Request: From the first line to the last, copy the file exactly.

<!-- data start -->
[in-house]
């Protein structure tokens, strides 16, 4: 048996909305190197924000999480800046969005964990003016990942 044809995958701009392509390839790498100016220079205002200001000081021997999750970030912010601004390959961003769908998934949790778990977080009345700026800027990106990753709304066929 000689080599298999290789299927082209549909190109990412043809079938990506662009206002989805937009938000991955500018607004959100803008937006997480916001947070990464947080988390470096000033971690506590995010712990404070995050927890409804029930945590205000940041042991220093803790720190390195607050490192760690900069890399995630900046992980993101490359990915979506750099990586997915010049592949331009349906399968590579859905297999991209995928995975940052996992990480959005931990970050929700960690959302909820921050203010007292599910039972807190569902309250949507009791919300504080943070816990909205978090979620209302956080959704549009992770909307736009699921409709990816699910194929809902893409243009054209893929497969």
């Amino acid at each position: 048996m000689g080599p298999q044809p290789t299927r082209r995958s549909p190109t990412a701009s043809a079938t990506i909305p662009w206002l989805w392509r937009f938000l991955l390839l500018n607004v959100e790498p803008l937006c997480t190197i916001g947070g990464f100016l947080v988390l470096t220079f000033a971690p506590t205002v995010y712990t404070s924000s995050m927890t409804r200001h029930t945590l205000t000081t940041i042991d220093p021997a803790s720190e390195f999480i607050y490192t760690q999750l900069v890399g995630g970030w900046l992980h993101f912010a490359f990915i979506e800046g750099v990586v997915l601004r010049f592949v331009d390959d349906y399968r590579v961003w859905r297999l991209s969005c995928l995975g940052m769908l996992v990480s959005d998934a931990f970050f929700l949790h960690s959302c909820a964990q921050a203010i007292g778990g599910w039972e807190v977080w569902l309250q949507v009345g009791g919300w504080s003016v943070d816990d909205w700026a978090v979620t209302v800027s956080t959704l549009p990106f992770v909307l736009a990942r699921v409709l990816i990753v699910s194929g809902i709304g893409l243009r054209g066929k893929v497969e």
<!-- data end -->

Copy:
[in-house]
């Protein structure tokens, strides 16, 4: 048996909305190197924000999480800046969005964990003016990942 044809995958701009392509390839790498100016220079205002200001000081021997999750970030912010601004390959961003769908998934949790778990977080009345700026800027990106990753709304066929 000689080599298999290789299927082209549909190109990412043809079938990506662009206002989805937009938000991955500018607004959100803008937006997480916001947070990464947080988390470096000033971690506590995010712990404070995050927890409804029930945590205000940041042991220093803790720190390195607050490192760690900069890399995630900046992980993101490359990915979506750099990586997915010049592949331009349906399968590579859905297999991209995928995975940052996992990480959005931990970050929700960690959302909820921050203010007292599910039972807190569902309250949507009791919300504080943070816990909205978090979620209302956080959704549009992770909307736009699921409709990816699910194929809902893409243009054209893929497969």
């Amino acid at each position: 048996m000689g080599p298999q044809p290789t299927r082209r995958s549909p190109t990412a701009s043809a079938t990506i909305p662009w206002l989805w392509r937009f938000l991955l390839l500018n607004v959100e790498p803008l937006c997480t190197i916001g947070g990464f100016l947080v988390l470096t220079f000033a971690p506590t205002v995010y712990t404070s924000s995050m927890t409804r200001h029930t945590l205000t000081t940041i042991d220093p021997a803790s720190e390195f999480i607050y490192t760690q999750l900069v890399g995630g970030w900046l992980h993101f912010a490359f990915i979506e800046g750099v990586v997915l601004r010049f592949v331009d390959d349906y399968r590579v961003w859905r297999l991209s969005c995928l995975g940052m769908l996992v990480s959005d998934a931990f970050f929700l949790h960690s959302c909820a964990q921050a203010i007292g778990g599910w039972e807190v977080w569902l309250q949507v009345g009791g919300w504080s003016v943070d816990d909205w700026a978090v979620t209302v800027s956080t959704l549009p990106f992770v909307l736009a990942r699921v409709l990816i990753v699910s194929g809902i709304g893409l243009r054209g066929k893929v497969e």